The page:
Mr. Lalit, is right in his submission that if the possession of factory premise is handed over to the auction purchaser of the land and building where the factory is situated, the appellants herein may be put to irreparable and irretrievable injury. What would be the fate of the machineries installed in the factory premises is also not known. We are informed at the Bar that another auction may take place in respect of the plant and machineries but in relation thereto there may be another auction purchaser and so long as such auction sale in relation thereto is not confirmed and the plant and machinery are not handed over to the said auction purchaser, the same would remain in possession of the auction purchaser.
11. When, however, the matter was placed before the High Court pursuant thereto, it again failed to examine the effect of the provisions of Sections 202 and 203 of the Maharashtra Land Revenue Code, and disposed of all objections including the one for recalling its Order dated 9.12.2003 filed by the appellants being Civil Application No. 3730 of 2004 directing ;
"The present state is that some of the properties which are already put to auction and purchased by auction purchasers could not be handed over to them for various objections raised by respondent nos. 5 to 7 who are the main contestants. This includes the factory and plant of M/s. Somras Distillers.
We, therefore, propose to dispose of this petition by directing respondent nos. 1 to 4 to take further steps in the matter in accordance with law and after giving fair opportunity to all concerned, including the petitioners and respondent nos. 5 to 7 and the auction purchasers so as to enable them to lodge their objections to the procedure adopted by the sales-tax department in conducting auction sale of the property and after hearing all concerned pass appropriate orders in accordance with law."
12. Appellants are, thus, before us.
13. It is unfortunate that the High Court did not address itself to a vital aspect of the matter despite its attention having been drawn thereto. It purported to have disposed of all the pending applications directing only the respondent Nos. 1 to 4 to take further steps in the matter in accordance with law, but what those other or further steps in the matter would be, have not been spelt out. Such a direction was wholly unwarranted.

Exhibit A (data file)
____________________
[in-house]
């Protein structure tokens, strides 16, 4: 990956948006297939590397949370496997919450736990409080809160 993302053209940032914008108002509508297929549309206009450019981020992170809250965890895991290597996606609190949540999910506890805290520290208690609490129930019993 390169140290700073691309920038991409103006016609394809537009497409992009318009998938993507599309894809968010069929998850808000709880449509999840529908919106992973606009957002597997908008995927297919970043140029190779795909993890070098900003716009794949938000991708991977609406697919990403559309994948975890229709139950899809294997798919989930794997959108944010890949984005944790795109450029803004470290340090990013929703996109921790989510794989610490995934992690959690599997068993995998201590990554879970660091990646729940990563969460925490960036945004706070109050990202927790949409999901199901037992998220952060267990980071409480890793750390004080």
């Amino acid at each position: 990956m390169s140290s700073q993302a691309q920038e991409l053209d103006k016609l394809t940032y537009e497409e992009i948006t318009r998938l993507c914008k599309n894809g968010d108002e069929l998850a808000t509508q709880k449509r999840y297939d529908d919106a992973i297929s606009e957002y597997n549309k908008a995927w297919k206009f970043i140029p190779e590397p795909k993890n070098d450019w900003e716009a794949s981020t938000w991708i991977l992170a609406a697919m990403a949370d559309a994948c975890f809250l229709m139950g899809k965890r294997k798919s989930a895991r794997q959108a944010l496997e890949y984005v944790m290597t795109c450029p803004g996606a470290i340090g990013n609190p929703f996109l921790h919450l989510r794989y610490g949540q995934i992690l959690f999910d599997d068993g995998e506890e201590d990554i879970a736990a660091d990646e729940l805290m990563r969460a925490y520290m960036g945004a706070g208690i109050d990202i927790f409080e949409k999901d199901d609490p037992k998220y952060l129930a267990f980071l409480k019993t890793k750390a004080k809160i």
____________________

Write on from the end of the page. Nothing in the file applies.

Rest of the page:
14. There cannot be any doubt or dispute that the dues of the revenue should be recovered wherefor properties of the defaulters inter alia can be put to auction, but there cannot also be any doubt or dispute that procedures laid down therefor must be complied with. This Court has noticed in its Order dated 28.10.2005 passed in Civil Appeal No. 6631 of 2005 that the High Court resorted to a wrong procedure. The issues involved in the writ petition filed by the respondent Nos. 5 to 7 was limited. The High Court unjustly expanded its jurisdiction.
15. Even when an auction takes place under orders of the competent civil court, the procedures laid down in the Code of Civil Procedure are required to be complied with. Objections to the validity of sale at the instance of one party or the other are required to be considered and determined. Even an appeal lies against such an Order in terms of Order XLIII Rule 1(u) of the Code of Civil Procedure.
16. Provisions of a statute whether directory or mandatory necessitating strict or substantial compliance are questions which must be determined by the courts. This Court thought that the High Court would do so.
Presumably the effect and purport of this Court's Order having not been brought to its notice, we, therefore, are of the opinion that the matter should be directed to be considered afresh by the competent authority. We are informed at the bar that Respondent No. 4 being Assistant Commissioner of Sales Tax is the competent authority therefor. We, therefore, while setting aside the Order of the High Court would direct the said authority to consider the contentions raised by the appellants herein on their own merits.
17. Before parting with this case, we may however, notice the submissions of Mr. P.S. Mishra, the learned senior counsel appearing on behalf of the auction purchaser, that the requirement of Section 202 and 203 of the Code had been complied with. Learned counsel appearing on behalf of the writ petitioners/ respondents submit that the intention of the appellants herein is to delay the disposal of the matter. We need not go into the correctness or otherwise of the said contentions, as Respondent No. 4 indisputably would have to take into consideration facts and aspect of the matter also.
18. Mr. Satyajit A. Desai, learned counsel appearing on behalf of respondent Nos. 1 to 4 submitted that it may be possible for Respondent No. 4 to dispose of the objections within a period of two weeks from the date of filing of the documents by the parties.
19. Original records in respect of the auctions held must be with the respondent No. 4. Even otherwise, the same should be produced before him.
Appellant herein would file their written objections as also a copy of Civil Application No. 3730 of 2004 before respondent No. 4 within two weeks from date. Writ Petitioners/respondents as also the auction purchaser having regard to the fact that they are aware of the contentions raised by appellants herein may file replies thereto within the said period. Respondent No. 4 thereupon may proceed to determine the matter in accordance with law within a period of four weeks' thereafter, upon giving an opportunity of oral hearing to the parties after fixing a date of hearing.
20. We make it clear that all contentions of the parties shall remain open.
The impugned judgment is set aside. This Appeal is allowed with the aforementioned directions. In the facts and circumstances of this case, however, there shall be no order as to costs.
Double Click on any word for its dictionary meaning or to get reference material on it.